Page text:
Lust: “Lust Is Not a Wholly Undesirable Feeling or Experience” Why the Principle of 'Lust' Has Been Misunderstood for Too Long

Words: Amelia Flanagan
Illustrations: Moan Zine
Sunday 07 November 2021
reading time: min, words

Historically, the word lust has been plagued with negative connotations, weaponised as it has been to condemn an emotion that, within a safe and consensual setting, is ultimately healthy. But it’s time, writes Amelia Flanagan, for the word to be recontextualised...


Lust. Does it conjure up images of red lipstick, velvet and martinis in smoky jazz bars? Does it make you think of a specific person, or group of people? Regardless, lust still stands as a relatively undesired state, particularly when compared to the ‘ultimate goal’ of love.

For some, lust is the third of the seven deadly sins. A title that, I personally think, is rather dramatic. If we take a very brief look at the Bible for its approach to lust, it is clear to see why it has been given such a reputation:

“But I say to you that everyone who looks at a woman with lustful intent has already committed adultery with her in his heart.” Matthew 5:28 

This verse makes me smile as it completely ignores women as being capable of feeling lust, she can only invoke the feeling in men. Women’s desires, and indeed lust, have been treated with the utmost secrecy for centuries. Society liked to believe that if it was not spoken about, it simply did not exist. Thankfully, the story is being rewritten in some cultures today, with all kinds of desires being spoken about and accepted. Women are reclaiming lust as their own, to seek it, become it or deny it. Whatever your relationship with it looks like, just make sure that it is one you have chosen.

Ultimately the question is: Is it wrong to wish to be lusted after?

Therefore, we must turn to more contemporary definitions of lust. In the sexual context, it can be defined as sex without the intentional purpose of reproduction, without emotional attachment, or with those who are off limits. By that I mean extra-marital affairs or colleagues, and not your blood relative or someone who can’t consent. The latter is not lust, it is illegal. Aside from sex, lust can take the form of any number of things: power, money, image, fame.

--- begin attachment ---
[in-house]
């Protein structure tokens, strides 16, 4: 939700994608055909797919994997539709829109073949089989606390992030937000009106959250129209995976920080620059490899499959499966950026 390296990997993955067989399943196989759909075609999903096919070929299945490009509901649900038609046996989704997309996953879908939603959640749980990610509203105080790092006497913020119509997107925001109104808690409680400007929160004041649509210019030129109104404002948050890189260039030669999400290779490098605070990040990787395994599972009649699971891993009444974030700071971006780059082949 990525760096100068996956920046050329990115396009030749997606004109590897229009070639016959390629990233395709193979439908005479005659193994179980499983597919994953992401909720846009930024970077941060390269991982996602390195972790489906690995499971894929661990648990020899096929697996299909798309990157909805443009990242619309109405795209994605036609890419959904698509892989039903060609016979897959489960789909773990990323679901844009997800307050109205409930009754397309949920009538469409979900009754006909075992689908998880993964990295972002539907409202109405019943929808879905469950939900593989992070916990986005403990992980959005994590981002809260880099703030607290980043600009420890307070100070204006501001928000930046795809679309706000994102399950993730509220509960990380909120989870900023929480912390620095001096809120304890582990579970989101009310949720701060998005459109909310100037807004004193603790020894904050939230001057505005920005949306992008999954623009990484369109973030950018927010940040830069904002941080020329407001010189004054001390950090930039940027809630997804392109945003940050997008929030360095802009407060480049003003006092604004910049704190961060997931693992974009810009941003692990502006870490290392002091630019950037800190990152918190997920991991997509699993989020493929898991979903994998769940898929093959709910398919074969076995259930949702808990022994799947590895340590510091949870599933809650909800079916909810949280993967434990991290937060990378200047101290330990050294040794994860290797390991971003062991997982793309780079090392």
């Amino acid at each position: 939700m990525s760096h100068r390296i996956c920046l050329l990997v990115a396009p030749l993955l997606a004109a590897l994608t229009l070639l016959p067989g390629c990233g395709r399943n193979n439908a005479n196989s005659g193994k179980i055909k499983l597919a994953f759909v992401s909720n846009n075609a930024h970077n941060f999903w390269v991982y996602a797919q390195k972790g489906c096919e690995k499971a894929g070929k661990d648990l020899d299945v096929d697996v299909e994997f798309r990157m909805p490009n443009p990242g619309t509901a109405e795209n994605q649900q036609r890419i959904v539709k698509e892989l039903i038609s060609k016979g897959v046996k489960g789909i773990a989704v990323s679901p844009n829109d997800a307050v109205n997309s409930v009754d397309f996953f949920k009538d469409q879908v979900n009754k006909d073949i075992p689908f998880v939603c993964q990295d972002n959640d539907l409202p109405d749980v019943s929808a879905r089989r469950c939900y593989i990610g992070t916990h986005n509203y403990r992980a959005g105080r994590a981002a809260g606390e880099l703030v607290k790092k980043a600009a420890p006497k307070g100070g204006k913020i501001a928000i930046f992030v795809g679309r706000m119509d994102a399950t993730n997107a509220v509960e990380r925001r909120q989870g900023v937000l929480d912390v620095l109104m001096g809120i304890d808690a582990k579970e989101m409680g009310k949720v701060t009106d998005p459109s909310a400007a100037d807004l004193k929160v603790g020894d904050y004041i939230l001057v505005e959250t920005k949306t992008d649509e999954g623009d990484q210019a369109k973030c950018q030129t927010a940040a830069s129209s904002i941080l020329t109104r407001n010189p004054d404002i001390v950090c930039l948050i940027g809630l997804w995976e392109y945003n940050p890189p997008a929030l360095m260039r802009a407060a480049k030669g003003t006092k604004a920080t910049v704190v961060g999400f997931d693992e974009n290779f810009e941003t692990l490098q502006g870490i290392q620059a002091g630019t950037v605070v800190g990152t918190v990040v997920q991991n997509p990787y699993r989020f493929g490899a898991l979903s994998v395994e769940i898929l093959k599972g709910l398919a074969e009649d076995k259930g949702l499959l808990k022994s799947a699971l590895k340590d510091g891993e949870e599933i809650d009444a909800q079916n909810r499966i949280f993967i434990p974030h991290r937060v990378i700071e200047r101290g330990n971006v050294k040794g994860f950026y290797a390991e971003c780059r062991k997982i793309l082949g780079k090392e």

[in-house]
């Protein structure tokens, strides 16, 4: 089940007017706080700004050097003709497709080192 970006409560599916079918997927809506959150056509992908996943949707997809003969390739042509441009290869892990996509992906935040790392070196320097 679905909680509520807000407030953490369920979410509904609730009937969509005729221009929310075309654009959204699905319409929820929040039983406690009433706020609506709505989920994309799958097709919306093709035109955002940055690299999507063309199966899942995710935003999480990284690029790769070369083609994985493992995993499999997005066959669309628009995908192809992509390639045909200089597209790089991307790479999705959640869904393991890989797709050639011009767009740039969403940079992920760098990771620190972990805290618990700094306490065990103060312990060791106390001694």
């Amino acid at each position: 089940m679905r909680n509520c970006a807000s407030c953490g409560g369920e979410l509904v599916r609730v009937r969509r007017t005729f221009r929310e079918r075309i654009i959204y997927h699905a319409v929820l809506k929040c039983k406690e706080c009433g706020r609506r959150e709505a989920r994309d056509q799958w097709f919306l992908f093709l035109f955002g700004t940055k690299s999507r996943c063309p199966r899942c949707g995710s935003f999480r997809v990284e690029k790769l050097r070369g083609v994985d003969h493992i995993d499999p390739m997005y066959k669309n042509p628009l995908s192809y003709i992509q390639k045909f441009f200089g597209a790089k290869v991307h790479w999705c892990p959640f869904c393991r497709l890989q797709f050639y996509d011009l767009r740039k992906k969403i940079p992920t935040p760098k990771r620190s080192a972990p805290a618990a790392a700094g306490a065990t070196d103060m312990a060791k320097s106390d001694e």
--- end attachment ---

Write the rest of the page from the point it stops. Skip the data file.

“Of the seven deadly sins, lust is definitely the pick of the litter.” - Tom Robbins, novelist.

I think what Robbins is referring to is that lust pales in comparison to its counterparts. The likes of wrath, greed and envy are all universally pretty unpleasant feelings with equally unpleasant outcomes. On the other hand, lust is not a wholly undesirable feeling or experience, and doesn’t necessarily have to have negative conclusions. I am sure that most, given the option, would pick lust over the other ‘sins’ - although gluttony certainly has an appeal to it!

Ultimately the question is: Is it wrong to wish to be lusted after? To be desired? Should we shame ourselves and berate each other for seeking it? I would argue it is very natural to want to attract the attention of a potential partner. Look to the animal world and you find the most fascinating colours, sounds and dances with the sole purpose of attracting a mate. Are the peacocks and baboons and penguins guilty of sin?

Kurt Vonnegut said it best:

“Tis better to have love and lust, than to let our apparatus rust.”

The final form of lust that I think is important to explore is lust for yourself. Without sounding too cliché and entering the topic of ‘self-love’, I believe that lust for your own life is absolutely something to be celebrated. Imagine if we all had the insatiable desire to give ourselves the best, to nourish, nurture and show up for ourselves in the way that we do for other people. 

Lust is not a wholly undesirable feeling or experience, and doesn’t necessarily have to have negative conclusions

Lust for outside sources can also be a positive experience if we are chasing our desires in a safe, consensual way. As long as we are aware of the potential downfalls that acting on impulsive emotions can bring, why not live a life filled with desire and passion? Sounds more fun to me.

“Why drown in love when you can have so much fun swimming in lust?” - J.M.Darhower.

I wanted to end with this quote by Darhower because it is such a simple question around an often complex topic. Love is so great, you don’t need me to tell you that. The idea that love is the purpose of life and makes the sun shine out of your arse has been pushed onto us all since we could talk. But searching for that can be exhausting. It forces us to live in the future, with the constant loop of ‘what if?’ Lust, on the other hand, is in the moment. It is reckless and unquestioning, which I think leads us into so many adventures. Gives us stories to tell. It challenges the careful planning and consideration that must go into love. If we stick with Darhower’s water analogy I guess love is your life jacket, it keeps you afloat and makes you feel safe. Whereas lust is the scuba equipment that lets you deep dive and explore. Sure it comes with hazards and can give you ‘the bends’ but, for me at least, it is worth it.

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